Under the Skin
Film has probably done more than any other medium in perpetuating the notion that women are emotionally unstable. Ironically, independent cinema may be even more responsible than mainstream film when it comes to transforming female characters into but differing angles on the same quivering, irrational, blithering stereotype.
This is because the operative cliché in independent cinema these days is crisis, and for women, it's usually an identity crisis. In "Under the Skin," writer/director Carine Adler sends Iris (Samantha Morton) on a journey of self-discovery that mainly involves dressing up like a whore and screwing every disgusting guy she can find.
Poor Iris is only 19 and doesn't know who she is. She's defined herself by her relationship with her mother (Rita Tushingham) and sister, Rose (Claire Rushbrook). She's the younger, less perfect sister, and resents Rose for being Mother's favorite. Mum solves half of the problem by getting cancer and taking a dirt nap, but instead taking the opportunity to punch her annoying, pregnant sister in the face and skipping town for a new life, Iris puts on Mom's old wig, hides her ashes and plays hide the salami with many of the city's less-than-alpha males.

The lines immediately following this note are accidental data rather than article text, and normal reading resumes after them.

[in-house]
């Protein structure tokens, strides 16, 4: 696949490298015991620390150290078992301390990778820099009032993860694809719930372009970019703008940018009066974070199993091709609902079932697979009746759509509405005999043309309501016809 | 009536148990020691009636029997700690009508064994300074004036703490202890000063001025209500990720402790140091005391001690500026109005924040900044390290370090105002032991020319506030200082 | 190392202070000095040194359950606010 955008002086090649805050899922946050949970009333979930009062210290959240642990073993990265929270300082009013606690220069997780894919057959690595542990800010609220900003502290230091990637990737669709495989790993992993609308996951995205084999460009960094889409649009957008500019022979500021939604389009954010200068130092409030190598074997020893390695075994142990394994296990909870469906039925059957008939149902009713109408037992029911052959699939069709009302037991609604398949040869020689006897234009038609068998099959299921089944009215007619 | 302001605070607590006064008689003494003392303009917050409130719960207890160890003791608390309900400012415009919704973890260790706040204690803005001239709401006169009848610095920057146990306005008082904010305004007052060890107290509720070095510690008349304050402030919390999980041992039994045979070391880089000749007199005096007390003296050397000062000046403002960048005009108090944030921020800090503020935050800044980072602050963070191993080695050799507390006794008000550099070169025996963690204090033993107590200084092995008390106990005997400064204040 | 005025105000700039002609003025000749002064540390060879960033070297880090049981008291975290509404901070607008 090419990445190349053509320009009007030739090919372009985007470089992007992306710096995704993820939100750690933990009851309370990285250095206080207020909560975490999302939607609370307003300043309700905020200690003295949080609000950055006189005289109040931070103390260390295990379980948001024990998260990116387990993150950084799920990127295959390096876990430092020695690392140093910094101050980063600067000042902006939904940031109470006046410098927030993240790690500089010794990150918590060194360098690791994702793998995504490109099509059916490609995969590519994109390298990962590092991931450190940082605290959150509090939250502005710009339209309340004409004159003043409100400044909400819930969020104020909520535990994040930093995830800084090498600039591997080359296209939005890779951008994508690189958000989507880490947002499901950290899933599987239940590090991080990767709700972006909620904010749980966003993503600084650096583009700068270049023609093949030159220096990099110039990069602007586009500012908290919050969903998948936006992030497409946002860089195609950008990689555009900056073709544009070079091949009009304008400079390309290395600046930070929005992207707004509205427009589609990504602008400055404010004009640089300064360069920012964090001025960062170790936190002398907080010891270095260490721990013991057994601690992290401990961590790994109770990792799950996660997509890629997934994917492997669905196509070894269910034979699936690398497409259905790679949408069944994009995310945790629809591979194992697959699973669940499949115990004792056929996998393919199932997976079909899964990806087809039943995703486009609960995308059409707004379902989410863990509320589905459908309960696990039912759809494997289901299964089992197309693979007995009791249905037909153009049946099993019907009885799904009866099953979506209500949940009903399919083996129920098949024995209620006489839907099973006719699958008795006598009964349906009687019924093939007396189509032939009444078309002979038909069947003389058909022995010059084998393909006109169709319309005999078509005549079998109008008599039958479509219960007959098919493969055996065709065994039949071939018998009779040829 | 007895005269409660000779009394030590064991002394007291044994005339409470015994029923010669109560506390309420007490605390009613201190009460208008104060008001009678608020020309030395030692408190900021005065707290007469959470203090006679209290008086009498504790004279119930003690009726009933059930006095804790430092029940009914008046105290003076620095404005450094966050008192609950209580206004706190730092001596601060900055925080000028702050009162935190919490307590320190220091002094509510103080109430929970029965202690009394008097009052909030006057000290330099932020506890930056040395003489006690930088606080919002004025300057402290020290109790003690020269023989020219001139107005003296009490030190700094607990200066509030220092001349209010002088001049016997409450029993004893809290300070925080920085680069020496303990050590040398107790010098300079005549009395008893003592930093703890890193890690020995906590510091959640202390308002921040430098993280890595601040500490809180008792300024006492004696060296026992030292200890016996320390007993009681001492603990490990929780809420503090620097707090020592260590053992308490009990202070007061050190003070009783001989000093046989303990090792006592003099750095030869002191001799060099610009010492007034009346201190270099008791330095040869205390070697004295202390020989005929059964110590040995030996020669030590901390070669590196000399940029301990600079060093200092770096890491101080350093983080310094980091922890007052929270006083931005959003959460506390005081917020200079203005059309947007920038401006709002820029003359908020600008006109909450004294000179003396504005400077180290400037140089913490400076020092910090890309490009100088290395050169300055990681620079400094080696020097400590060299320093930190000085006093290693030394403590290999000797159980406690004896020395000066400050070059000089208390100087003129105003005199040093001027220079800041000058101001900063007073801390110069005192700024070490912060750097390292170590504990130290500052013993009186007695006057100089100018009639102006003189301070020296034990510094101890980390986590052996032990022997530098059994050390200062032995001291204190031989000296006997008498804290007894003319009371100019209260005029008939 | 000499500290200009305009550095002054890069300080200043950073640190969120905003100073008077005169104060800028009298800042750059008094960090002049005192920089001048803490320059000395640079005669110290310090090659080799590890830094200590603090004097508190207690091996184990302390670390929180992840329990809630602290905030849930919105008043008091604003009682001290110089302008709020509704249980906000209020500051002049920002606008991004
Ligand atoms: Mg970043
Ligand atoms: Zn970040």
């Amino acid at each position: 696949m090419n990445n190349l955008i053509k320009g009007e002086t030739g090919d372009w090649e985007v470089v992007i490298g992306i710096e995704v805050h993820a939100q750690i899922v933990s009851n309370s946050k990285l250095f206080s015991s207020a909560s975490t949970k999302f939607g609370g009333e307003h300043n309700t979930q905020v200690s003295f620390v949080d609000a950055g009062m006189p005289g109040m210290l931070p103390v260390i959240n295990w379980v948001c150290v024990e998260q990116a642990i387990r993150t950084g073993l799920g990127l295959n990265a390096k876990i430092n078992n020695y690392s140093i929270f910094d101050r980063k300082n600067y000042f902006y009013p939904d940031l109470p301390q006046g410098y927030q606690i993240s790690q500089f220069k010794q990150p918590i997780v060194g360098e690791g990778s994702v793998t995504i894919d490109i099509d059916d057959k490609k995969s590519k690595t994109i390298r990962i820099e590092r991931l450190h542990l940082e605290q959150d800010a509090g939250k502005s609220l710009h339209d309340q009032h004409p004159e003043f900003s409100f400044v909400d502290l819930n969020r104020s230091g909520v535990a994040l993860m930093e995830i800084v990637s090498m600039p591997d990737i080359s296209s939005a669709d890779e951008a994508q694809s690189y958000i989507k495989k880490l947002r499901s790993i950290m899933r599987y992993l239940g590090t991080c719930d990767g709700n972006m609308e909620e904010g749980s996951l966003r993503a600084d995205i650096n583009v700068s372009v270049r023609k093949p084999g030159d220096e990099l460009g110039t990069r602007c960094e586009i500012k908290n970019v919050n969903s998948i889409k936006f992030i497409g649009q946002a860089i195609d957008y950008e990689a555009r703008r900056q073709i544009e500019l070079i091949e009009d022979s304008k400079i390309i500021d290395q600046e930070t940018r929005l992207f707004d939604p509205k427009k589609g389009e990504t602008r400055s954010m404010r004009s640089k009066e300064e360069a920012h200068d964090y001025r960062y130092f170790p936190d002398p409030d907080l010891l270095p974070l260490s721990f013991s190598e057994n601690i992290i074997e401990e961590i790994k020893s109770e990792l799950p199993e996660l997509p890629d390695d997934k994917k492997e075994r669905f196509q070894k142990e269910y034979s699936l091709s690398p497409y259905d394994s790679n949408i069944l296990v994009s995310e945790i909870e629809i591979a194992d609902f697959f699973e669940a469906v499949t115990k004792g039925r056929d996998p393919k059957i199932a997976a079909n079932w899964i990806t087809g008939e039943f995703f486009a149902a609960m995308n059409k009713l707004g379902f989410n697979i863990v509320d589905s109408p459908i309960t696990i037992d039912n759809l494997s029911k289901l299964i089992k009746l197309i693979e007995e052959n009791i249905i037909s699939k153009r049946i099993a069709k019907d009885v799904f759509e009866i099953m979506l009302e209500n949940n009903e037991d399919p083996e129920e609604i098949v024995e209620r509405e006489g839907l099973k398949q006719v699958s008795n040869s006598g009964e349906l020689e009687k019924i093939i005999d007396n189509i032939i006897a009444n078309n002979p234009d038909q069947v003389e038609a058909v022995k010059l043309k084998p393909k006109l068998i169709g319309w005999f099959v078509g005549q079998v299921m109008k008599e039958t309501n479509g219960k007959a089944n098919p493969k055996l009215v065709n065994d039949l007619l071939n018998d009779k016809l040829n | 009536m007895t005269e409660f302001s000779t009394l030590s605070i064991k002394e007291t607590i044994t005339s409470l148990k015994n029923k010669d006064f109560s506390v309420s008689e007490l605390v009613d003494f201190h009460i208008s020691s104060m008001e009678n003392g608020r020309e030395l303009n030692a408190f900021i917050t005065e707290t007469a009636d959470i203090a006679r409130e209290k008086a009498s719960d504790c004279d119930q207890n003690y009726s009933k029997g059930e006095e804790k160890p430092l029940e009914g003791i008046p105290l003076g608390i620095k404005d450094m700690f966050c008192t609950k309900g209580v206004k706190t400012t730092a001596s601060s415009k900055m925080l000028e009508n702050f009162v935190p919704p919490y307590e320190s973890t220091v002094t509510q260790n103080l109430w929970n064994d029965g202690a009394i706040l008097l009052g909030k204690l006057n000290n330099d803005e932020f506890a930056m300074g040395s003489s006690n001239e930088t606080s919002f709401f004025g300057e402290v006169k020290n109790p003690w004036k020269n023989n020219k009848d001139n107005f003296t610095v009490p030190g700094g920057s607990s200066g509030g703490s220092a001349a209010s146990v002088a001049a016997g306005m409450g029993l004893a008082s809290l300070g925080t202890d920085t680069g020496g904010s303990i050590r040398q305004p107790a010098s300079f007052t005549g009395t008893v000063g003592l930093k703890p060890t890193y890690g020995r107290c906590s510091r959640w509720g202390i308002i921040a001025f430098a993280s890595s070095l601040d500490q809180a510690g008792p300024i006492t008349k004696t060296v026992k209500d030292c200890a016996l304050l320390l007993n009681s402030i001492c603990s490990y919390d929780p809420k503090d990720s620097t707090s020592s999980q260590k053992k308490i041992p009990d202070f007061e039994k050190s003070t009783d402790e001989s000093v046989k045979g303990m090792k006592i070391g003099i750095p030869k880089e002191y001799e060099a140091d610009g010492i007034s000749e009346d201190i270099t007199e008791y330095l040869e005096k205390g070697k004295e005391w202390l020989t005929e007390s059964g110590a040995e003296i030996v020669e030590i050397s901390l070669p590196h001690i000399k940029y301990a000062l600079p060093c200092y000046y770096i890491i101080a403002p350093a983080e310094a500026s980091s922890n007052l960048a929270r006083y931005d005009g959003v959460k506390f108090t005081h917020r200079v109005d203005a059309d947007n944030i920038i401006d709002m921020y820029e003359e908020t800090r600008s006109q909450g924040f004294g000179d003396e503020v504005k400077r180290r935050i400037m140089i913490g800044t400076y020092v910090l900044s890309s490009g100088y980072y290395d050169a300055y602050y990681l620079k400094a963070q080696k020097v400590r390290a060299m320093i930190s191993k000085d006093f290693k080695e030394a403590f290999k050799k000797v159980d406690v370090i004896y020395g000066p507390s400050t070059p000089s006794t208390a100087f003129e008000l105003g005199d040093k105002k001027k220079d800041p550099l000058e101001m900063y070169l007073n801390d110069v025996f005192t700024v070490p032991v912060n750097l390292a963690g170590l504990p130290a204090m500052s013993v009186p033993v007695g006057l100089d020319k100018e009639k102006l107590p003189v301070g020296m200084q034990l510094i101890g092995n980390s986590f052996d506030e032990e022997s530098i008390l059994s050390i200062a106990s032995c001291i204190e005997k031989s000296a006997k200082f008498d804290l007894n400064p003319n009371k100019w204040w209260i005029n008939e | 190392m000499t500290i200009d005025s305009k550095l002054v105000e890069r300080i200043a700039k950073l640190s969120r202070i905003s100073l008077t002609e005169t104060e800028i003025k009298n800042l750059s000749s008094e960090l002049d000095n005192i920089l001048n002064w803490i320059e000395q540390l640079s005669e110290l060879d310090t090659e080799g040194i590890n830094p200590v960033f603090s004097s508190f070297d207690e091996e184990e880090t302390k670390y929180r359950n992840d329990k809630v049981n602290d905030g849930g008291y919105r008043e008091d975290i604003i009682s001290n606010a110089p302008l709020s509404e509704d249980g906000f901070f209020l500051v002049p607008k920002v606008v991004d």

During one of her encounters, young Iris gets an embarrassing golden shower, an event that compels her to reconcile with Rose and rediscover the joys of sisterhood. Well, you know, just about anything is better than getting peed on. Generally speaking, while getting peed on, one is likely to spend one's time under the stream considering that one's previous problems probably weren't so bad after all. This is basically what Iris discovers. This is essentially the film's sole creative revelation.
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